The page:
25 November 2020
For each control we provide a page summarising the intent and success measures for decision makers. We have a separate page providing implementation advice for practitioners.
Each year, we review our critical controls against the incidents we have seen over the past 12 months. When correctly implemented, these controls would prevent, detect, or contain the majority of the attacks we’ve seen in the past year.
Keeping your software up-to-date is one of the most simple and effective steps to take, to ensure your environment stays secure.
Using a combination of authentication security controls can protect your organisation from a wide range of unauthorised access attacks.
Even with multi-factor in place, a strong unique password is still important. Giving your people the tools to make this easy increases the likelihood of them using strong passwords that are different for each system. It also makes it easier to manage shared passwords such as your business’ social media accounts.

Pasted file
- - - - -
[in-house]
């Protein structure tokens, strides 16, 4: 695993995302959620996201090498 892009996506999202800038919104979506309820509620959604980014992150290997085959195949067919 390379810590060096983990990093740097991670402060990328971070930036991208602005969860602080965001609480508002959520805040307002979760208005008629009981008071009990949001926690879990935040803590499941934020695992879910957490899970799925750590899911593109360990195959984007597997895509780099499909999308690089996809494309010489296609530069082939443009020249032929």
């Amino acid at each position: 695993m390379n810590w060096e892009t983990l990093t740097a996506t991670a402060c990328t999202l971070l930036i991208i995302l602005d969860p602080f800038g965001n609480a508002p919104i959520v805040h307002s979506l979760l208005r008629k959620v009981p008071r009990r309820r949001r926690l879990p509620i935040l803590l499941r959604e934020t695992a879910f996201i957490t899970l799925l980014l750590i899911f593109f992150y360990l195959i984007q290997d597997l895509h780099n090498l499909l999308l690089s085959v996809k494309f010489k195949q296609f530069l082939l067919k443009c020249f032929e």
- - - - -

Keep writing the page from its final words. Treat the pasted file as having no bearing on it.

Storing and securing your logs in a central place makes log analysis and alerting easier.
Unused or older services and protocols often have their own vulnerabilities. Proactively scan your network for any that are not used or vulnerable, and disable them.
Tracking assets throughout their lifecycle allows your organisation to securely carry out system hardening, patching and asset decommissioning.
Application whitelisting is a method of strictly controlling what programs can be run in your environment.
The principle of least privilege means only having the access you need to do your job.
When paired together, segmentation and separation can add an additional level of access control and security to your network, systems, and data.
While macros have a valid business function, they are often used by attackers too. Using secure default configurations will help protect your machine against malicious macros.